Investigation
of Quadratic Equations
by
Kristy Hawkins

The standard form of a quadratic
equation is
To begin investigating this
equations, I will set two of the variables a, b, and c as constant
while varying the other one. This will show us what happens to
the graph as the one variable changes. Let us first hold a and
c as constants and vary b. What will happen?
What happens to the parabola
as b changes from -4 all the way to 4? They all seem to have the
same shape and the same y-intercept at (0,1). But what is changing?
The position of the parabola is changing as well as the roots.
If we look closely we can see that from (-2,2) there are no roots,
while at -2 and 2, there is a double root (This can also be seen
by looking at the equation at these points and noticing that they
are perfect squares). Along with this observation, we see that
there are 2 roots when b=-4, -3, 3, and 4. This would lead us
to assume that as b approaches infinity in both directions from
2, there will always be two real roots.
How can we describe the
way that these parabolas' shift as b varies? Let's look at the
locus of the vertices of these parabolas. If we can find an equation
that will describe this locus, then we will have a way to talk
about how the parabola shifts.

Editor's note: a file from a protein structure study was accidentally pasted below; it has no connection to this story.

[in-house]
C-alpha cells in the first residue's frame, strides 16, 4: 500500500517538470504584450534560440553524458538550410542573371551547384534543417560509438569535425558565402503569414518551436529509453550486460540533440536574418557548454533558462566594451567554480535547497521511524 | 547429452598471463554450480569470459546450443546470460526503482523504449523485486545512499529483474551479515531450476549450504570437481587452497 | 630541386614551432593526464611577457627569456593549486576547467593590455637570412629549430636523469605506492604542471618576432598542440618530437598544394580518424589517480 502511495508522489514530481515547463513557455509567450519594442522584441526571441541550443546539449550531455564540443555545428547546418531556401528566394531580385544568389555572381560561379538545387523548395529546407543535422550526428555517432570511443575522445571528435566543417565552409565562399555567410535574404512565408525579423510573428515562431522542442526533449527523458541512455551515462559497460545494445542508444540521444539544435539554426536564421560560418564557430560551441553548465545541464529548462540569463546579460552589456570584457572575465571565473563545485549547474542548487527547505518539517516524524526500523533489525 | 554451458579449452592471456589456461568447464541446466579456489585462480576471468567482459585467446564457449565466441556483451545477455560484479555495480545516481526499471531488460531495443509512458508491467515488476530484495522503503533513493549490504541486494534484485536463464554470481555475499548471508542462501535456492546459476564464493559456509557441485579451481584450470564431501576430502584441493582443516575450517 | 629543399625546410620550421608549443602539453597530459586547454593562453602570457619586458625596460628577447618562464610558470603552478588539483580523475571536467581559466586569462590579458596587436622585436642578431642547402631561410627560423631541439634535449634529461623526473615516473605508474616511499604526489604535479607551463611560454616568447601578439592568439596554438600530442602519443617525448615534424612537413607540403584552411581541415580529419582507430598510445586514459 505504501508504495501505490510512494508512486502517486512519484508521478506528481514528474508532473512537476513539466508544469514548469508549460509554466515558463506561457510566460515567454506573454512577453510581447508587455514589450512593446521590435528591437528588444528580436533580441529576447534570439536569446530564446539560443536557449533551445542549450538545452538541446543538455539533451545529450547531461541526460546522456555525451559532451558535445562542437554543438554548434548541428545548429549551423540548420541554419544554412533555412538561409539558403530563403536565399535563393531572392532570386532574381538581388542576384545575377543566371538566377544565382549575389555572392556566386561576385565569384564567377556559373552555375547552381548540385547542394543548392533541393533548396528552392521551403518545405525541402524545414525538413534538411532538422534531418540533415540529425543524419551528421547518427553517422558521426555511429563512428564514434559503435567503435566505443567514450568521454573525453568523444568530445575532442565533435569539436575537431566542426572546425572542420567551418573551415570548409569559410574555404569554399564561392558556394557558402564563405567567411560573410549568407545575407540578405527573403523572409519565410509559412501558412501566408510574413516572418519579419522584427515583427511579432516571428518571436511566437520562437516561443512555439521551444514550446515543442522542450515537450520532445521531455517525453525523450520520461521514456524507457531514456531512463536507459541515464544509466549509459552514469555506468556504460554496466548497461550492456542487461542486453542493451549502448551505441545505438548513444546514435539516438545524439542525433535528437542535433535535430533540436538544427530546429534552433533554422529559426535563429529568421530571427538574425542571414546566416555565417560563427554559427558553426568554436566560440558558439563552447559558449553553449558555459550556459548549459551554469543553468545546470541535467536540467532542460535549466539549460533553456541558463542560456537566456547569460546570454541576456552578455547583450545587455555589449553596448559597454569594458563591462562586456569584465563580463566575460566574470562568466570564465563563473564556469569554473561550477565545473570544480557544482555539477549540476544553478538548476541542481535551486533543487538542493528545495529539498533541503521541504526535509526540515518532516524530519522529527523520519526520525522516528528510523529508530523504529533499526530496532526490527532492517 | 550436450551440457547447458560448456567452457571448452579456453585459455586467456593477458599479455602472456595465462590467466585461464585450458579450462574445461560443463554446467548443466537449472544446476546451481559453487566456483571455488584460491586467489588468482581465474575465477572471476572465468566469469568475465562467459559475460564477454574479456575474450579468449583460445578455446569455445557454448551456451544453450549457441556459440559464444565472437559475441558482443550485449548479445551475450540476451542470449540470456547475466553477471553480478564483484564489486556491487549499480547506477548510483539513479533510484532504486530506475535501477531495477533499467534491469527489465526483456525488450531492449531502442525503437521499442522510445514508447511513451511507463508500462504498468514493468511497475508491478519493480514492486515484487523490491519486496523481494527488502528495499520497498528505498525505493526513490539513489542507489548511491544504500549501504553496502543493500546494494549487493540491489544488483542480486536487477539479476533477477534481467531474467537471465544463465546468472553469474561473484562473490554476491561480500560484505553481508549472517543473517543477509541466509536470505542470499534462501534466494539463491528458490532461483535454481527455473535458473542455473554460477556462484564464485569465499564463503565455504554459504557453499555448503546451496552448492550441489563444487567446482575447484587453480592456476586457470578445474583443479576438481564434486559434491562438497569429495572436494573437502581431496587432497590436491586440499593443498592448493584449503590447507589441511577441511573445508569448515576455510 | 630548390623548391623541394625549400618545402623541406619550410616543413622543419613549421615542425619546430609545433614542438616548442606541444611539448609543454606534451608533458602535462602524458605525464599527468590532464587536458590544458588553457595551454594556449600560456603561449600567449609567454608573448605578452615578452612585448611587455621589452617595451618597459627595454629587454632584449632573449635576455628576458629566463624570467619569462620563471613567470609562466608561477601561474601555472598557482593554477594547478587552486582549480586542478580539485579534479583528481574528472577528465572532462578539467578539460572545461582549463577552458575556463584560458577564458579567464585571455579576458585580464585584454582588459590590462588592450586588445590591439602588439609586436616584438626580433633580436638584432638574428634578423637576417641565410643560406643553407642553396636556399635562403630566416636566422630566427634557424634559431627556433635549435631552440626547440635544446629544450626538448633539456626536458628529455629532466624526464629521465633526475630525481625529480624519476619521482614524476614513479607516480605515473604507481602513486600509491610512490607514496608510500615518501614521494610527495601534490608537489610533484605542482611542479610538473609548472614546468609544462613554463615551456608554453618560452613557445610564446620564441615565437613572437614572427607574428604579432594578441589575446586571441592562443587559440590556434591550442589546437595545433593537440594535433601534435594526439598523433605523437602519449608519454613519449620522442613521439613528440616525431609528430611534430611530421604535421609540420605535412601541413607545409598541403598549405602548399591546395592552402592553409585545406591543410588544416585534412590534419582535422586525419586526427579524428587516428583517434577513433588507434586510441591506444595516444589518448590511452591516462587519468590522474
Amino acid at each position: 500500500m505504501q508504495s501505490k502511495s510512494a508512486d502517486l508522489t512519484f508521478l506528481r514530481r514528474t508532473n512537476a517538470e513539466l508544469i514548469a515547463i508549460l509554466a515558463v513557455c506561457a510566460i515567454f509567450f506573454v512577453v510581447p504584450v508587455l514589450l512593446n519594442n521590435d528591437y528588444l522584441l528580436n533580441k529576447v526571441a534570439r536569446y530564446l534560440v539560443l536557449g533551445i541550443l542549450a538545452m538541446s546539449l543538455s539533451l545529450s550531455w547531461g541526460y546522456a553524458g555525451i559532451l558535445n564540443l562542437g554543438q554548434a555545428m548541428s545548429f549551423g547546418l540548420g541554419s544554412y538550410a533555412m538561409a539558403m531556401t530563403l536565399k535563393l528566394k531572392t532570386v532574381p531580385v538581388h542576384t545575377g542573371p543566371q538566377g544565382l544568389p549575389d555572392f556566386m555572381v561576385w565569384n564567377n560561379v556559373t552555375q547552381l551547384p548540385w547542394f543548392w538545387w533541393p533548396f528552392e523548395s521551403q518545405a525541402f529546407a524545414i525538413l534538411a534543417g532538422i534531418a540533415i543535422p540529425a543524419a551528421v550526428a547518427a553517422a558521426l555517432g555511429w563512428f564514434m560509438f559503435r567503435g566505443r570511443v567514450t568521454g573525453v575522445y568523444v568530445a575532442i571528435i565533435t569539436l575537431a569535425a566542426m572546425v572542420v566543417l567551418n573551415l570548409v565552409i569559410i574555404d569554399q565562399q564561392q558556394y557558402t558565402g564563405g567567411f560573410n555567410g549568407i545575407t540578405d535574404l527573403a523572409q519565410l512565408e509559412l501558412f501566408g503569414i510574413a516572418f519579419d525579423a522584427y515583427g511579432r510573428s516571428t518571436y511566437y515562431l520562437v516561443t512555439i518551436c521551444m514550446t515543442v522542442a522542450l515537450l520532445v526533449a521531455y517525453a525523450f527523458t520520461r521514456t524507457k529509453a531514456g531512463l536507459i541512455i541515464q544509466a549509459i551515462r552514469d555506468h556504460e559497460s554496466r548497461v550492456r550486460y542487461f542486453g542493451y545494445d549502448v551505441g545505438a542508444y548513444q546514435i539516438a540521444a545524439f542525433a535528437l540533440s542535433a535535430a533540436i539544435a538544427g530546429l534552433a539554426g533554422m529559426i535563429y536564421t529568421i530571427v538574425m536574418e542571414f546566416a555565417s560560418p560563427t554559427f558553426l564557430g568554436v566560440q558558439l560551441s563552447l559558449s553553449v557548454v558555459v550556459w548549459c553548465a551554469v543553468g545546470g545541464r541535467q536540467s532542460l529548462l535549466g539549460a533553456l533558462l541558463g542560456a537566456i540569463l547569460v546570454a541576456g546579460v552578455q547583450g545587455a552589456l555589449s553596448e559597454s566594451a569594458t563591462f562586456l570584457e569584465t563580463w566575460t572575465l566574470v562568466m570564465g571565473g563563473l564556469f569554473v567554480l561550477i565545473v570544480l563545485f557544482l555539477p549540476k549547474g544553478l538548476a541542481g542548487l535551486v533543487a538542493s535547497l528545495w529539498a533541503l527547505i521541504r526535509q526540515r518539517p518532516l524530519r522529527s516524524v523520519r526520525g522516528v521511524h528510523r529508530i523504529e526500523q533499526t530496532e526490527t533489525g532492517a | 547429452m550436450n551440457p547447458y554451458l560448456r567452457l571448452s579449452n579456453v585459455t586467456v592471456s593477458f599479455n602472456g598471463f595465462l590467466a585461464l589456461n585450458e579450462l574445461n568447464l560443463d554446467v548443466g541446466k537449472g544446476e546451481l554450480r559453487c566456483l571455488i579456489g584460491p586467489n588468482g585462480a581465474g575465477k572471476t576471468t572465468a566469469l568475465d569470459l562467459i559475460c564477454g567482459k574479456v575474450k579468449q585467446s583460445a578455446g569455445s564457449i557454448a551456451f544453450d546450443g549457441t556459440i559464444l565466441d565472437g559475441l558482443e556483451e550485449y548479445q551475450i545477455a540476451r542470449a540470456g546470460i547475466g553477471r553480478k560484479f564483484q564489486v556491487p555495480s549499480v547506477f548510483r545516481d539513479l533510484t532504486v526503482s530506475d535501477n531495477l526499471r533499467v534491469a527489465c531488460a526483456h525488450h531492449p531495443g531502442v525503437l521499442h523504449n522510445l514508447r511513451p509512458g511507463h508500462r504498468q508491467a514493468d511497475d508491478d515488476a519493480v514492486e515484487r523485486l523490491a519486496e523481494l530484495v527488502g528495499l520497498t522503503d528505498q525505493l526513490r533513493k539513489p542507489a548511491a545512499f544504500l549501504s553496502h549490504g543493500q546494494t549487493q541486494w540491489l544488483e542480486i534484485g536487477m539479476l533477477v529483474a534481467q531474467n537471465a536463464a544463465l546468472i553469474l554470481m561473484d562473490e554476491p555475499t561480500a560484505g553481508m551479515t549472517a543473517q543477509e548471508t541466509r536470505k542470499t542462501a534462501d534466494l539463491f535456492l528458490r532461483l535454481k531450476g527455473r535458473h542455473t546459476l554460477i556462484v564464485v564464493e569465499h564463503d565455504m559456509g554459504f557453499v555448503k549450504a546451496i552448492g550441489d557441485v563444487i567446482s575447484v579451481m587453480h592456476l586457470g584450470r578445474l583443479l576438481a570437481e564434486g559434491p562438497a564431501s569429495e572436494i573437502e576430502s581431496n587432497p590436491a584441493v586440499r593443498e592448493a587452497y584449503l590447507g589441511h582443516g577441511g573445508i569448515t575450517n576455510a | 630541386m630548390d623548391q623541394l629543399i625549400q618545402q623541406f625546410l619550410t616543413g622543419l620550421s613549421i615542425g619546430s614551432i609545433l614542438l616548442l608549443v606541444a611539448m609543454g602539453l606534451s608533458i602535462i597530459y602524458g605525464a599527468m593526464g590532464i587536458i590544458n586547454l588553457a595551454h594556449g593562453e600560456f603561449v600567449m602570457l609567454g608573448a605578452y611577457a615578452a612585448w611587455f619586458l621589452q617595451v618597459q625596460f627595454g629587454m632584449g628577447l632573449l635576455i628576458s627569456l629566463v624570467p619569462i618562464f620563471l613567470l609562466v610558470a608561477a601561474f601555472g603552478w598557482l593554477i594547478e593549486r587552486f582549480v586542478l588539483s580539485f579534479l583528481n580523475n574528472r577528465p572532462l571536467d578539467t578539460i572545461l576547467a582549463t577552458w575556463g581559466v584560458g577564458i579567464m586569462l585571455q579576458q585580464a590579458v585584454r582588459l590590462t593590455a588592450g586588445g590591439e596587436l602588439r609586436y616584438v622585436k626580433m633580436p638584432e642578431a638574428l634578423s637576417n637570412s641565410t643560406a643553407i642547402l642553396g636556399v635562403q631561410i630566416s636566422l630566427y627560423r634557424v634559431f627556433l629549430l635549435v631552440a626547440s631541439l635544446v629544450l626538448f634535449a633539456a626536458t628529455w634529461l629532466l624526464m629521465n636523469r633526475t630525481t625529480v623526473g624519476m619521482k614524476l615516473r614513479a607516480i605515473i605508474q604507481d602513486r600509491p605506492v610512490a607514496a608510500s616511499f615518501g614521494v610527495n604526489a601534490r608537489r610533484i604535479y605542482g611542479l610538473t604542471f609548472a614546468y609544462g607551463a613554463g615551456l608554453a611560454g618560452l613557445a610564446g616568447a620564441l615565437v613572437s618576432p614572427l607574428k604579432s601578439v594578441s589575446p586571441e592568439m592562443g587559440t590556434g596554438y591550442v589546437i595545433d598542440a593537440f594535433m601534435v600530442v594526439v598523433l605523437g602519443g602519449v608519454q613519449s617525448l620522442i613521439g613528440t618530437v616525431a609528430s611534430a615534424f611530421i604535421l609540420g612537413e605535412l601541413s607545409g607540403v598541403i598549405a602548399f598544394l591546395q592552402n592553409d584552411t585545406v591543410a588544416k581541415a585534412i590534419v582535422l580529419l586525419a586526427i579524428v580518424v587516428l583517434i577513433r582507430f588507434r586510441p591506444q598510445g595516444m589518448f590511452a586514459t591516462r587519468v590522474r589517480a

We can show that this locus
is
This shouldn't be too hard.
We know that the y-intercept must be at 1 because every parabola
that we have looked at passes through that point. This locus must
also pass through (-1,0) and (1,0) which will be it's roots. We
also know that this new parabola must have a negative orientation.
Putting all of these facts together gives us our formula, and
our illustration below.
Now, what would these graphs
look like in the xb-plane?
Consider the equation
If we decide to graph this
relation in the xb plane we will get the following graph.
If we take any particular
value of b, say b=3, and overlay this equation on the graph we
add a line parallel to the x-axis. If it intersects the curve
in the xb plane the intersection points correspond to the roots
of the original equation for that value of b. **Why?**
So here we hve a different
view of our roots than before, which can be very helpful when
investigating our quadratic equations.
Try this one yourself. Fix
b and c while varying c.

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